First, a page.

Keep in mind that an important aspect of any DR strategy is conducting regular testing and validation. Additionally, working with technology partners who understand the advantages and tradeoffs of DR in the cloud can be particularly helpful.

Like any major IT undertaking, DR in the cloud requires significant planning — but the payoff can be substantial if reducing disaster recovery costs and improving availability are important to your business.

Read the original blog entry...

More Stories By Nicos Vekiarides

Nicos Vekiarides is the Chief Executive Officer & Co-Founder of TwinStrata. He has spent over 20 years in enterprise data storage, both as a business manager and as an entrepreneur and founder in startup companies.

Prior to TwinStrata, he served as VP of Product Strategy and Technology at Incipient, Inc., where he helped deliver the industry's first storage virtualization solution embedded in a switch. Prior to Incipient, he was General Manager of the storage virtualization business at Hewlett-Packard. Vekiarides came to HP with the acquisition of StorageApps where he was the founding VP of Engineering. At StorageApps, he built a team that brought to market the industry's first storage virtualization appliance. Prior to StorageApps, he spent a number of years in the data storage industry working at Sun Microsystems and Encore Computer. At Encore, he architected and delivered Encore Computer's SP data replication products that were a key factor in the acquisition of Encore's storage division by Sun Microsystems.

CloudEXPO Stories
With more than 30 Kubernetes solutions in the marketplace, it's tempting to think Kubernetes and the vendor ecosystem has solved the problem of operationalizing containers at scale or of automatically managing the elasticity of the underlying infrastructure that these solutions need to be truly scalable. Far from it. There are at least six major pain points that companies experience when they try to deploy and run Kubernetes in their complex environments. In this presentation, the speaker will detail these pain points and explain how cloud can address them.
The deluge of IoT sensor data collected from connected devices and the powerful AI required to make that data actionable are giving rise to a hybrid ecosystem in which cloud, on-prem and edge processes become interweaved. Attendees will learn how emerging composable infrastructure solutions deliver the adaptive architecture needed to manage this new data reality. Machine learning algorithms can better anticipate data storms and automate resources to support surges, including fully scalable GPU-centric compute for the most data-intensive applications. Hyperconverged systems already in place can be revitalized with vendor-agnostic, PCIe-deployed, disaggregated approach to composable, maximizing the value of previous investments.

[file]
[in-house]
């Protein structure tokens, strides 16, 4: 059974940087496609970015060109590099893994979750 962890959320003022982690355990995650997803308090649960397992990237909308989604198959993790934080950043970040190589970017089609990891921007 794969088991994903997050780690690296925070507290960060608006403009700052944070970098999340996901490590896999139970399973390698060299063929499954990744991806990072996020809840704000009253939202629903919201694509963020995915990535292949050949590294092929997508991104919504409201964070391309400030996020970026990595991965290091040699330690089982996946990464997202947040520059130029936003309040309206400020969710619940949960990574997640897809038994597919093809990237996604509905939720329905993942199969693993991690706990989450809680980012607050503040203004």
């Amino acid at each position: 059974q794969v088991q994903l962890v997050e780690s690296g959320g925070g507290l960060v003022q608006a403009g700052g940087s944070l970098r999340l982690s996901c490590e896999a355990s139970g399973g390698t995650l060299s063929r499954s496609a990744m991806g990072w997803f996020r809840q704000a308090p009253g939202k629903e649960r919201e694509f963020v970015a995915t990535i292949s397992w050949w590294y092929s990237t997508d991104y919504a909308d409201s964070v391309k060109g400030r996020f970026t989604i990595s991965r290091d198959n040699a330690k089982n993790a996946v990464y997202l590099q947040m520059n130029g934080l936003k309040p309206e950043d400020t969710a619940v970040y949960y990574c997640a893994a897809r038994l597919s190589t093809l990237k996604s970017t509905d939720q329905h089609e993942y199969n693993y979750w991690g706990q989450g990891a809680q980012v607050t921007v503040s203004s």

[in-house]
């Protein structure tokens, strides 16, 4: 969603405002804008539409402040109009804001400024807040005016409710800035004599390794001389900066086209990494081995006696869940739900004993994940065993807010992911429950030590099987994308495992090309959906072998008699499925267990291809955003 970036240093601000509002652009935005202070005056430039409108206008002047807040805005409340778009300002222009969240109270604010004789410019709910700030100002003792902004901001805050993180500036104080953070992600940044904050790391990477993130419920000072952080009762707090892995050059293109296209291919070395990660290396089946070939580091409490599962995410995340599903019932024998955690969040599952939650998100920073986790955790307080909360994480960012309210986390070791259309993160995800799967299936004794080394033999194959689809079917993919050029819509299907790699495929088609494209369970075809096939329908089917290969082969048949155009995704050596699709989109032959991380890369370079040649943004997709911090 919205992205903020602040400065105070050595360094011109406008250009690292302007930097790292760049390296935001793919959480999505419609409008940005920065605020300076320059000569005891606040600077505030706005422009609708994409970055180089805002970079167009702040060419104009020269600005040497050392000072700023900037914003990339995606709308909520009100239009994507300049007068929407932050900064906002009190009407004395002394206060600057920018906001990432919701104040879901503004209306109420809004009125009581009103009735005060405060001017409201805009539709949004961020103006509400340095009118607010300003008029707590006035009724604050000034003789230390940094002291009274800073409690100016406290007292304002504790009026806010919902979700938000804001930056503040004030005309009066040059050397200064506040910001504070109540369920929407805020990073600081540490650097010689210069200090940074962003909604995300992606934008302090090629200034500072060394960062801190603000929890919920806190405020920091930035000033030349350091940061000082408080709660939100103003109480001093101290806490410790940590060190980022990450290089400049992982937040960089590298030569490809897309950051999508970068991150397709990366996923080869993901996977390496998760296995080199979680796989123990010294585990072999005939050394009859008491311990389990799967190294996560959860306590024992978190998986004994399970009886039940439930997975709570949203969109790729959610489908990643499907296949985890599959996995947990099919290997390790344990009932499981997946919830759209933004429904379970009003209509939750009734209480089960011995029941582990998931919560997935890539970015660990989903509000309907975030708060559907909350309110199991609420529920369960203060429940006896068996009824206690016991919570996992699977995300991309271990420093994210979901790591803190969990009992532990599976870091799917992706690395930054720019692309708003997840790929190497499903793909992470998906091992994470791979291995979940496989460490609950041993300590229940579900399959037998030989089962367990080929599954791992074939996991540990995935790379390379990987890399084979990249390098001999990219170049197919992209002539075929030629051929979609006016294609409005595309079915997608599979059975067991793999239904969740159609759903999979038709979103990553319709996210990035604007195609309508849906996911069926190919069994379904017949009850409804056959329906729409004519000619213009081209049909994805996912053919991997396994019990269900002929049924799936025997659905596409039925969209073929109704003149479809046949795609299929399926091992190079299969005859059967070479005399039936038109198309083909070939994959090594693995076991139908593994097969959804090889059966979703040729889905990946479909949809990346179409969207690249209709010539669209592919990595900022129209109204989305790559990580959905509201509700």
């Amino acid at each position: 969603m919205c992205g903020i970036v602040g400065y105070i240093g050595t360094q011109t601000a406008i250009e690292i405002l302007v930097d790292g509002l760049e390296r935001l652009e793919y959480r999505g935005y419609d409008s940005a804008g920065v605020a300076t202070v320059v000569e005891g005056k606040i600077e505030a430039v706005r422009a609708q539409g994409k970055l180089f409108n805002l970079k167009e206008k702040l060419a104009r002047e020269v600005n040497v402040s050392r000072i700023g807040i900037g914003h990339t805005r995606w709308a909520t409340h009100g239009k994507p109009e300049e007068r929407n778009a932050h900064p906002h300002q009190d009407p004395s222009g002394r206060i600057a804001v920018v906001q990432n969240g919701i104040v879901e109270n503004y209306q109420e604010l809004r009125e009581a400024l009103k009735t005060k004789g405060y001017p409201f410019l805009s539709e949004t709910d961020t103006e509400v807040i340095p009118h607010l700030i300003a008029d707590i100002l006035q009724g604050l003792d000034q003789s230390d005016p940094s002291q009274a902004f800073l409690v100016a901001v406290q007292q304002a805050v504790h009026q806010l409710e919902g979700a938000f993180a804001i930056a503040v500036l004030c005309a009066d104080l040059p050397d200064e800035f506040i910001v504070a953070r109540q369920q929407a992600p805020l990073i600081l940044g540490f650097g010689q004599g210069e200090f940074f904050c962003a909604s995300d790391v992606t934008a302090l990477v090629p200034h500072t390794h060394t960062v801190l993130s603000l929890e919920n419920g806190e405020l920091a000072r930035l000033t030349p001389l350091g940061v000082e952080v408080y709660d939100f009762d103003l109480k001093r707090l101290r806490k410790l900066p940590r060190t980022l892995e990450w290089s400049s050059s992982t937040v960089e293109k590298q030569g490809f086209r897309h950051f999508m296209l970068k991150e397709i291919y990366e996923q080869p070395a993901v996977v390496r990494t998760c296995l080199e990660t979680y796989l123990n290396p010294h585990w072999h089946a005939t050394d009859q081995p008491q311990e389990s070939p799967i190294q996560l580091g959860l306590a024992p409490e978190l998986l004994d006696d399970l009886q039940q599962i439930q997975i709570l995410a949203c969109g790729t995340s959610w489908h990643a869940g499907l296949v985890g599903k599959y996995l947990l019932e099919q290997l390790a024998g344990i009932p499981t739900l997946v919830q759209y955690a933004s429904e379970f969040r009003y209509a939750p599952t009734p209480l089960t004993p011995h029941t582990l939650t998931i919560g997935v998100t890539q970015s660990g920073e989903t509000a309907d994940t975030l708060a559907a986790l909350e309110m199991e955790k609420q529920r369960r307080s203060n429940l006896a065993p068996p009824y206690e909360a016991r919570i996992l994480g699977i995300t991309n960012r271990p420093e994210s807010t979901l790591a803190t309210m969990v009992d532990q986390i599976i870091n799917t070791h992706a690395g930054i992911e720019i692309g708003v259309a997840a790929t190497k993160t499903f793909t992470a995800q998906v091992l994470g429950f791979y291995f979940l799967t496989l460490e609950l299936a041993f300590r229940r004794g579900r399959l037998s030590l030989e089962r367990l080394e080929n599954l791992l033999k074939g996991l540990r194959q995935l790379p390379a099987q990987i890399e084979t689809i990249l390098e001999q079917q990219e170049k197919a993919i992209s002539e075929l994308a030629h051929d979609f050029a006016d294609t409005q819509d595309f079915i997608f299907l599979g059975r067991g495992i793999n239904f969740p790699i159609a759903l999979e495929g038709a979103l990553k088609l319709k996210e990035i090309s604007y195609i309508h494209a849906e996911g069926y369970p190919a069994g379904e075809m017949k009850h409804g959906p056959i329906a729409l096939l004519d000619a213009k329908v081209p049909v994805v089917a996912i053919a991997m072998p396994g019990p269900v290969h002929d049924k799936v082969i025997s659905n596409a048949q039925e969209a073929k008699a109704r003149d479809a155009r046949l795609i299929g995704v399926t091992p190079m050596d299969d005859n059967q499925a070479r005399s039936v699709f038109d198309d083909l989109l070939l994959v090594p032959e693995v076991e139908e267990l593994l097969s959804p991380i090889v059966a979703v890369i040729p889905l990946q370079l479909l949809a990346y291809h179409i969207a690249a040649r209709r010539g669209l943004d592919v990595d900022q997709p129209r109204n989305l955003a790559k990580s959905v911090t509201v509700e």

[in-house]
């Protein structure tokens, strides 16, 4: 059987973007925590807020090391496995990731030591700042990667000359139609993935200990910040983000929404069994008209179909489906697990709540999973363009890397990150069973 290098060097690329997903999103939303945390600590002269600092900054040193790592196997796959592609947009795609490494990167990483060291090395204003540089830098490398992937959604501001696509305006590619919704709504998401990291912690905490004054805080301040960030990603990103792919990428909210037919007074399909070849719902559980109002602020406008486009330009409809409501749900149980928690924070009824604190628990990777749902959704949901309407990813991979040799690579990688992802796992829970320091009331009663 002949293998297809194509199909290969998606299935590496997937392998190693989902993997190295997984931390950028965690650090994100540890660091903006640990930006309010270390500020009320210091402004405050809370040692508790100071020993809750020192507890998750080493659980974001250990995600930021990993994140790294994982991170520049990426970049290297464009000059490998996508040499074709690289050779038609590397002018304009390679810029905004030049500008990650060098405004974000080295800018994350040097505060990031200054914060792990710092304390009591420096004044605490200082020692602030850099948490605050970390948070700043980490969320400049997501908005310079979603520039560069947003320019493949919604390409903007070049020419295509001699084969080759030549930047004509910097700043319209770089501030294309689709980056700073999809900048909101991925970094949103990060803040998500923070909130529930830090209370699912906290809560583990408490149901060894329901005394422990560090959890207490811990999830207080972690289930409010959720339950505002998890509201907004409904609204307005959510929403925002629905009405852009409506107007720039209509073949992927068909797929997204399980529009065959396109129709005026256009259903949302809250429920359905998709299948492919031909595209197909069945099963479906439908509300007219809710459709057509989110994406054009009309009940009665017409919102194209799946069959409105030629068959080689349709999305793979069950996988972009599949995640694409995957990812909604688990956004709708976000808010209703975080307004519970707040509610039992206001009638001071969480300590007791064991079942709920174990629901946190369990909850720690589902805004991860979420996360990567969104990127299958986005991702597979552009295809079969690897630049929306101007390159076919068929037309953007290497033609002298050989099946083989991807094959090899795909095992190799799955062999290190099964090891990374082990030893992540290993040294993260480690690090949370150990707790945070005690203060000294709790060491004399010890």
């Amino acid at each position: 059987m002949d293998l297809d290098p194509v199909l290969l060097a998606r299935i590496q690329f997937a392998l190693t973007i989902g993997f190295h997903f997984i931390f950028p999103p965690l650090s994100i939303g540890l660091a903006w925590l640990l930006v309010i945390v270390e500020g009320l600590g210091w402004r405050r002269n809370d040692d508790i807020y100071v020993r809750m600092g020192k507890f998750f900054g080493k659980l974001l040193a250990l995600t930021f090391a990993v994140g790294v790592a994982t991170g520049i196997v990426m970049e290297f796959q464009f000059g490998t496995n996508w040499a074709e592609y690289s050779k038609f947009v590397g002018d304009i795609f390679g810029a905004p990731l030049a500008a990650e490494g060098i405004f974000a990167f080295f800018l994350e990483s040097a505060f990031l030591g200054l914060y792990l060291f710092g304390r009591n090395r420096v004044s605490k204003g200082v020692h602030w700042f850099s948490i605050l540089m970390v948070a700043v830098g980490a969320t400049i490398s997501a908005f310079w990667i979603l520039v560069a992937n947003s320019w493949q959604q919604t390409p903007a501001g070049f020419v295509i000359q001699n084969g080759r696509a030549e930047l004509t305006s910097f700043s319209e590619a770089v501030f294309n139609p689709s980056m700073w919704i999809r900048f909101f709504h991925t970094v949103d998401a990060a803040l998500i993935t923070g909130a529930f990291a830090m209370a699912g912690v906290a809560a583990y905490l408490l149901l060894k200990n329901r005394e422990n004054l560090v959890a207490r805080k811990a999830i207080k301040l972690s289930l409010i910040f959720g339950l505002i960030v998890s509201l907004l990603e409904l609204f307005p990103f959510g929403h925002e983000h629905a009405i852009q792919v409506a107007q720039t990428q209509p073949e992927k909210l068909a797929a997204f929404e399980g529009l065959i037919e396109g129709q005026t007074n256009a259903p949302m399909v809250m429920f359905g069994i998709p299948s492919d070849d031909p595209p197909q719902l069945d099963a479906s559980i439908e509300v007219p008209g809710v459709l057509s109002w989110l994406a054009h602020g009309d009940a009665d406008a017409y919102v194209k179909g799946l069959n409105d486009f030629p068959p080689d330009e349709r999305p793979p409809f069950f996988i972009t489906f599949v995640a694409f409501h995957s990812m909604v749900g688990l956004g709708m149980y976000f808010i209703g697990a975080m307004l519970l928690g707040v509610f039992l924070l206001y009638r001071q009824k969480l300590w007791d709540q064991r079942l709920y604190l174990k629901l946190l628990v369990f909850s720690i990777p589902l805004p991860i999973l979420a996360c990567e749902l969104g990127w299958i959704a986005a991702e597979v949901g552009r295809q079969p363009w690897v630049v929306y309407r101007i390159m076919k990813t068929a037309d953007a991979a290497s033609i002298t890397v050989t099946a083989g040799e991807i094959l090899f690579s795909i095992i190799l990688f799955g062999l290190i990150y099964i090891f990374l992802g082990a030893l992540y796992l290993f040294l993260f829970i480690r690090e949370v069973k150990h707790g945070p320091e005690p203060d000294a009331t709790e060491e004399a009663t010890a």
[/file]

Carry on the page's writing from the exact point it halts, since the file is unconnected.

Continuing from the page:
When building large, cloud-based applications that operate at a high scale, it's important to maintain a high availability and resilience to failures. In order to do that, you must be tolerant of failures, even in light of failures in other areas of your application. "Fly two mistakes high" is an old adage in the radio control airplane hobby. It means, fly high enough so that if you make a mistake, you can continue flying with room to still make mistakes. In his session at 18th Cloud Expo, Lee Atchison, Principal Cloud Architect and Advocate at New Relic, discussed how this same philosophy can be applied to highly scaled applications, and can dramatically increase your resilience to failure.
Machine learning has taken residence at our cities' cores and now we can finally have "smart cities." Cities are a collection of buildings made to provide the structure and safety necessary for people to function, create and survive. Buildings are a pool of ever-changing performance data from large automated systems such as heating and cooling to the people that live and work within them. Through machine learning, buildings can optimize performance, reduce costs, and improve occupant comfort by sharing information within the building and with outside city infrastructure via real time shared cloud capabilities.
As Cybric's Chief Technology Officer, Mike D. Kail is responsible for the strategic vision and technical direction of the platform. Prior to founding Cybric, Mike was Yahoo's CIO and SVP of Infrastructure, where he led the IT and Data Center functions for the company. He has more than 24 years of IT Operations experience with a focus on highly-scalable architectures.